Robertson's amended complaint asserts the following claims: unreasonable seizure/false arrest in violation of the Fourth Amendment against Massenburg-Johnson, Hawkes, and White, individually (the “individual defendants”) (Count One); unreasonable search for drugs in violation of the Fourth Amendment against the individual defendants (Count Two); unreasonable seizure/false arrest in violation of the Fourth Amendment against RPS - custom or usage with the force of law (Count Three); unreasonable seizure/false arrest in violation of the Fourth Amendment against RPS - failure to train (Count Four); unreasonable seizure/false arrest in violation of the Fourth Amendment against RPS - official policy (Count Five); false imprisonment in violation of Virginia law against the individual defendants (Count Six); defamation against Massenburg-Johnson (Count Seven); unreasonable search for drugs in violation of the Fourth Amendment against RPS - custom or usage with the force of law (Count Eight); and unreasonable search for drugs in violation of the Fourth Amendment against RPS - failure to train (Count Nine).

         RPS has moved for summary judgment on all Counts of the amended complaint. Robertson has moved for partial summary judgment on the following Counts: One as to Hawkes only, Two as to Hawkes only, Three, Four, Five, Eight, and Nine.

         II. DISCUSSION[5]

         A. Fourth Amendment Claims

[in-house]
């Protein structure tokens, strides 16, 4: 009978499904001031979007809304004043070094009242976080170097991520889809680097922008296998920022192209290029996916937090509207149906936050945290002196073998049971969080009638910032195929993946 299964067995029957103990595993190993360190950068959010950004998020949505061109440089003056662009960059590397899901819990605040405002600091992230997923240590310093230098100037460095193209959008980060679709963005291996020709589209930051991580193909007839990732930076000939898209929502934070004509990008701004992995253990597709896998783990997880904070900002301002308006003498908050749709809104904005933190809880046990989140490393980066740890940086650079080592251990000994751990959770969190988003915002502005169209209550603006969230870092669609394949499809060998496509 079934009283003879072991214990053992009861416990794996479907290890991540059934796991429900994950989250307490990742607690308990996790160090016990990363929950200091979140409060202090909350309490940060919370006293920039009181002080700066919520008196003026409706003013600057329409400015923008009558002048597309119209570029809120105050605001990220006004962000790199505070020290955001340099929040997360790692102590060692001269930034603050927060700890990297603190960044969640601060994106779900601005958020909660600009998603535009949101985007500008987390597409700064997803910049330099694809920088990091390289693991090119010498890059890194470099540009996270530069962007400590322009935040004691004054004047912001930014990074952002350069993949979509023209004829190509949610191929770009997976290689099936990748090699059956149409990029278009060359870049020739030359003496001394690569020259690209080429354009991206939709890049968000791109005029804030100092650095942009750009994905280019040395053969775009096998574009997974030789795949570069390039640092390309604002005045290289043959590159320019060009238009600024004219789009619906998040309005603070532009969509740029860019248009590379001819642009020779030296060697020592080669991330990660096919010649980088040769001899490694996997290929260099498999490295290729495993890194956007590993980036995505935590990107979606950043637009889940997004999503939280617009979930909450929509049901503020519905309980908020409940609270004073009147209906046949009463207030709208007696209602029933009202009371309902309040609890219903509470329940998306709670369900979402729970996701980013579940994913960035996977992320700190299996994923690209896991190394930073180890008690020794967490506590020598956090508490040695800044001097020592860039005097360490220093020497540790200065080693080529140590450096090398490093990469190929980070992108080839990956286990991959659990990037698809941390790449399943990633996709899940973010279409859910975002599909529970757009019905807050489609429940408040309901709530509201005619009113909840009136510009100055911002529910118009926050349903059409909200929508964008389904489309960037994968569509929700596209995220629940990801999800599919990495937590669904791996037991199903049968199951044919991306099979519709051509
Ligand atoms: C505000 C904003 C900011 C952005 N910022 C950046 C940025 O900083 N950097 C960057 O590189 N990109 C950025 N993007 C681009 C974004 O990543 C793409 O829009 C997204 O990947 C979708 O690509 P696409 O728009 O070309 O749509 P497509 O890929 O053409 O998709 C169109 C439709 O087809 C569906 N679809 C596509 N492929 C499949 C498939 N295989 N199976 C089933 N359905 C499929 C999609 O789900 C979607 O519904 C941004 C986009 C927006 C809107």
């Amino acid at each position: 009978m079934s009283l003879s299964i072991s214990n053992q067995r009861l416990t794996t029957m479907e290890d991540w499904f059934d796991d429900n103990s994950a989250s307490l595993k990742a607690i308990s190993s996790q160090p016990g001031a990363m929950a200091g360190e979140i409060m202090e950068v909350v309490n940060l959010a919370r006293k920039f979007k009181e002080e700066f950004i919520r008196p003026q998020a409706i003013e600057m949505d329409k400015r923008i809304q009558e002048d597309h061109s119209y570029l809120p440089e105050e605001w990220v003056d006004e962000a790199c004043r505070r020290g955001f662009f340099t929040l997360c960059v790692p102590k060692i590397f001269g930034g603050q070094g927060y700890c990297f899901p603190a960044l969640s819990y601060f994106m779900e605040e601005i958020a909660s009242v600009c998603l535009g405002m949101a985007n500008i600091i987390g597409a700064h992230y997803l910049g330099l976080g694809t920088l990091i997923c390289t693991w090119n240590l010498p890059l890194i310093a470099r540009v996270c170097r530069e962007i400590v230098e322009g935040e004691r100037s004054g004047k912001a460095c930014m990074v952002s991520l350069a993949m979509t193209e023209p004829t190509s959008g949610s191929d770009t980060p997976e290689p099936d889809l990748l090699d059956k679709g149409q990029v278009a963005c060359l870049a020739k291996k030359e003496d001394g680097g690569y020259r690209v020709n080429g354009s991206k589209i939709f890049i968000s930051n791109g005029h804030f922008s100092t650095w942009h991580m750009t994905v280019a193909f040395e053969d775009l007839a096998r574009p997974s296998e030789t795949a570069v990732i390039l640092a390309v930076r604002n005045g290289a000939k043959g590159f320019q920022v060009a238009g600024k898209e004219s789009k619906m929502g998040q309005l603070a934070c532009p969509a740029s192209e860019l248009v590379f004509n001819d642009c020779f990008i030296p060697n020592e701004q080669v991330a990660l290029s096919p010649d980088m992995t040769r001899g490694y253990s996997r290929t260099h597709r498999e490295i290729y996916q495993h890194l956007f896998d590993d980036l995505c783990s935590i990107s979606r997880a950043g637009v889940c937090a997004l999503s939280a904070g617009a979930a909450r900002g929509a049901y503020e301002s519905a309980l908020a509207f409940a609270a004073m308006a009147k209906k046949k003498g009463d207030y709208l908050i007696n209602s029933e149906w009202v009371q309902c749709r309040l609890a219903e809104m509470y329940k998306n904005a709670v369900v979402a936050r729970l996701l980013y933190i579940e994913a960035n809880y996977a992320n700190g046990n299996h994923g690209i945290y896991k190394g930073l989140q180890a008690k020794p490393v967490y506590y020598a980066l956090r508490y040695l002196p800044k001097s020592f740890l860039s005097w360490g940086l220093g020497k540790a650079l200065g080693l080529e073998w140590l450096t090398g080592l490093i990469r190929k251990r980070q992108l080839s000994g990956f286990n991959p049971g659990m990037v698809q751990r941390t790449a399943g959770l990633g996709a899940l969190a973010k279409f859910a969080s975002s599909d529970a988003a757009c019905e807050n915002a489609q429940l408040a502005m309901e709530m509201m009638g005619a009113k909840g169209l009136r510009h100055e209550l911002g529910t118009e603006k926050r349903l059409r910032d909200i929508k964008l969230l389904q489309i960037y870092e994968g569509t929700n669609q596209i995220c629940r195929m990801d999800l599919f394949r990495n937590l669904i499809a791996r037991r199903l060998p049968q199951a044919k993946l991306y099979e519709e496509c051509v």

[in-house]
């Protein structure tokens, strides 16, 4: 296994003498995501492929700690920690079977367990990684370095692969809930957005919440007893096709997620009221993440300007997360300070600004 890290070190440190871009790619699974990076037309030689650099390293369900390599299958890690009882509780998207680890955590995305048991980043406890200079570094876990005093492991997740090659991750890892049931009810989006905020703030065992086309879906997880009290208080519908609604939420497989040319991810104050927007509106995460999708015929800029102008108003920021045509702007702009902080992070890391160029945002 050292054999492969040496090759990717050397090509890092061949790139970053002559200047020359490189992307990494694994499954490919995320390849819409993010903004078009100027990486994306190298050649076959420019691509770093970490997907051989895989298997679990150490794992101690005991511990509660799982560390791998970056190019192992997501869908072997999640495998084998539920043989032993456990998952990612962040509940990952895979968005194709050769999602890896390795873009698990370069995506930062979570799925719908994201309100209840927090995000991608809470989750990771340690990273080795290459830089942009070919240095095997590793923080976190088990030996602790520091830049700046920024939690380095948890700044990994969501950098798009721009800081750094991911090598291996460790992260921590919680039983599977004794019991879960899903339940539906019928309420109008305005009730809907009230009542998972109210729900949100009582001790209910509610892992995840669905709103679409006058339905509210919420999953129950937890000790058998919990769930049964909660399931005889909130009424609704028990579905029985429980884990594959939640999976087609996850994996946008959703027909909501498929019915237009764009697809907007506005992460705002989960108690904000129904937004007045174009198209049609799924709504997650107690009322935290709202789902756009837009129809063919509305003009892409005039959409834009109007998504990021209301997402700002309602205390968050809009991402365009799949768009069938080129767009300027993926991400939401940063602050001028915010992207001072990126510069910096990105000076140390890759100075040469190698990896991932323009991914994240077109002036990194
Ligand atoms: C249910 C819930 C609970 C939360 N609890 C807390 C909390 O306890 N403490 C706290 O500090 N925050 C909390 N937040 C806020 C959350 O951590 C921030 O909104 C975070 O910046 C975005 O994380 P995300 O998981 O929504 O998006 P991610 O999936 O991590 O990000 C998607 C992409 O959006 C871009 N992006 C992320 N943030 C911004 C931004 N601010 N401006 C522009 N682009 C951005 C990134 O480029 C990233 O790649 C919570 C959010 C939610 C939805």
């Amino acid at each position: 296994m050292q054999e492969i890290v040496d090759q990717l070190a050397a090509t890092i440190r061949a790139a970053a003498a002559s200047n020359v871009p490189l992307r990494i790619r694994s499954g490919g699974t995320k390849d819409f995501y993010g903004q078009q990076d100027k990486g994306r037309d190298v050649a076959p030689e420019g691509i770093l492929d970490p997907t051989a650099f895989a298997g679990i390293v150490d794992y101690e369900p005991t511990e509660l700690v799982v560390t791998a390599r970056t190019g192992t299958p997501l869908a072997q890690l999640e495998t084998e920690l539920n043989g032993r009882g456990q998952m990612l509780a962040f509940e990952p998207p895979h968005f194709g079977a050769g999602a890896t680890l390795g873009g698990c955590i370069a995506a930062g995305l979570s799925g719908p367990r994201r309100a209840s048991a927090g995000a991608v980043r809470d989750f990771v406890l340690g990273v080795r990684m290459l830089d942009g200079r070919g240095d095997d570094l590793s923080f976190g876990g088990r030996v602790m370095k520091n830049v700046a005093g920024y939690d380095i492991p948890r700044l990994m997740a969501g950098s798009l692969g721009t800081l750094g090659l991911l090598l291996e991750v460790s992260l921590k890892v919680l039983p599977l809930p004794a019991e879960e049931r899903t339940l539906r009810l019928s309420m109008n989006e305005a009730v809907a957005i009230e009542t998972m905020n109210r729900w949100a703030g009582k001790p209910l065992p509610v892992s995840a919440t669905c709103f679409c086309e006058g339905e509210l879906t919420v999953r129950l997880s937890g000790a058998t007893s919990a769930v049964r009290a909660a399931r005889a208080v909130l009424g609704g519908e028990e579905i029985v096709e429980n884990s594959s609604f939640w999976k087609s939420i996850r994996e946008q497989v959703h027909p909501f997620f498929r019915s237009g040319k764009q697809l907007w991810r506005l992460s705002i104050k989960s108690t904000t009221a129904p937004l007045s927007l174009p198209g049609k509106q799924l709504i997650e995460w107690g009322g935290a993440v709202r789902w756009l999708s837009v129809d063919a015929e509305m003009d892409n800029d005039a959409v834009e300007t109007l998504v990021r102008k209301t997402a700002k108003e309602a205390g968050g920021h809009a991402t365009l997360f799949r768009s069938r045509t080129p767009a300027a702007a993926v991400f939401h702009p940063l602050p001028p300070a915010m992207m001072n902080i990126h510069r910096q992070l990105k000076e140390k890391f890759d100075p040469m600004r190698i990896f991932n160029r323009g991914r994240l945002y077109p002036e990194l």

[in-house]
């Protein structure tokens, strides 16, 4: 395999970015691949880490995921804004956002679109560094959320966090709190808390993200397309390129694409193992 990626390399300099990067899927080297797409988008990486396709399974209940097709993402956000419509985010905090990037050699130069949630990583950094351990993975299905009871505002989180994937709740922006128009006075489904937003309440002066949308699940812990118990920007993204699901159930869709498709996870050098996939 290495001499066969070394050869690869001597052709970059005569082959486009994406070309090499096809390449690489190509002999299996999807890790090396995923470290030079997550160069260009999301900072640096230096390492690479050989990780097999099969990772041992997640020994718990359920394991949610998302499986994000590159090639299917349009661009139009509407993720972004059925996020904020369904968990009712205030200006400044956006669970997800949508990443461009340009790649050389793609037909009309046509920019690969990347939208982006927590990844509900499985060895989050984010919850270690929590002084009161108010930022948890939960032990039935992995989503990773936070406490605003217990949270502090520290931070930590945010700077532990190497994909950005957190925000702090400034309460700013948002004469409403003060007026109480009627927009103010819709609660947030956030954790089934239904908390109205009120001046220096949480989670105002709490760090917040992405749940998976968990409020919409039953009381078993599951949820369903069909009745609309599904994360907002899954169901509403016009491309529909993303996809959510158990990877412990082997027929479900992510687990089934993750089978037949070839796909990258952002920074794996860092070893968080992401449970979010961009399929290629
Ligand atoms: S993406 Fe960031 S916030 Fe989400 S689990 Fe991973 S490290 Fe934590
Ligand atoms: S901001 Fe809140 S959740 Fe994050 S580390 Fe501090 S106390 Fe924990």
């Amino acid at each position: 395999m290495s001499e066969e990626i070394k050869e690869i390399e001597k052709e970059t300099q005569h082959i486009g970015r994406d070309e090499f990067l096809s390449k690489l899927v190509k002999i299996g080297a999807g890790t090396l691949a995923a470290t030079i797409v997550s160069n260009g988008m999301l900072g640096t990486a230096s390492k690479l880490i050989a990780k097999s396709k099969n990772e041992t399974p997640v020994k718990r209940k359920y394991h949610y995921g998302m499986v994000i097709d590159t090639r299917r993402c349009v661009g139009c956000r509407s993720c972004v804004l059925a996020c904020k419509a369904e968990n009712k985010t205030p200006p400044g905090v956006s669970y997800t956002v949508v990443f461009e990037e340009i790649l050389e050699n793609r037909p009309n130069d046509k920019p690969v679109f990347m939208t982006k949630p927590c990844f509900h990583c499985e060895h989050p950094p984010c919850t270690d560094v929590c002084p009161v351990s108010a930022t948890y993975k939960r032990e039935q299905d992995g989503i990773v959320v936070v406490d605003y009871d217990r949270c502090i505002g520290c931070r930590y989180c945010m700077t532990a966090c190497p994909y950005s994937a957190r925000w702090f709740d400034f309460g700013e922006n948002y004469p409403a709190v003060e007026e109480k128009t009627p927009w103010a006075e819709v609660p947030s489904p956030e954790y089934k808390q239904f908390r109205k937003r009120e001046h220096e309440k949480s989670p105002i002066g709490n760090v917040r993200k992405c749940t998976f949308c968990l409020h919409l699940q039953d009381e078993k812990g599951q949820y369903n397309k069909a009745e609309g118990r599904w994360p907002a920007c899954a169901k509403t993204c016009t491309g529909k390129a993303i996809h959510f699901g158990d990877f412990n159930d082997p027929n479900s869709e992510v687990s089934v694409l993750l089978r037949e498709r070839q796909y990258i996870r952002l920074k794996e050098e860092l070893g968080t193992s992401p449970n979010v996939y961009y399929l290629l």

Robertson asserts two claims under the Fourth Amendment against the individual defendants: unreasonable seizure in violation of the Fourth Amendment (Count One), and unreasonable search in violation of the Fourth Amendment (Count Two). Robertson also asserts claims against RPS for unreasonable seizure (Counts Three, Four, and Five) and unreasonable search (Counts Eight and Nine) under multiple theories of liability pursuant to Monell v. Department of Social Services, 436 U.S. 658 (1978).

         The individual defendants invoke the defense of qualified immunity as to Counts One and Two. Qualified immunity protects government officials from liability under § 1983 arising from the performance of discretionary actions within the scope of their authority. Harlow v. Fitzgerald, 457 U.S. 800, 818 (1982). It applies so long as “their conduct does not violate clearly established statutory or constitutional rights of which a reasonable person would have known.” Id. Qualified immunity protects “all but the plainly incompetent or those who knowingly violate the law.” Malley v. Briggs, 475 U.S. 335, 341 (1986). In other words, qualified immunity “gives ample room for mistaken judgments.” Id. at 343.

         The analysis of a qualified immunity defense entails two steps. At the first step, courts decide “whether a constitutional right would have been violated on the facts alleged.” Saucier v. Katz, 533 U.S. 194, 200 (2001); Bailey v. Kennedy, 349 F.3d 731, 739 (4th Cir. 2003). This includes an analysis, based on the evidence, of the specific right allegedly violated, and a conclusion that such a right exists in the particular circumstances of the case. Wilson v. Layne, 526 U.S. 603, 609 (1999). At the second step, courts must determine whether, at the time of the violation, the right was clearly established such that a reasonable official in the defendant's position would know that his actions would violate that right. Simmons v. Poe, 47 F.3d 1370, 1385 (4th Cir. 1995).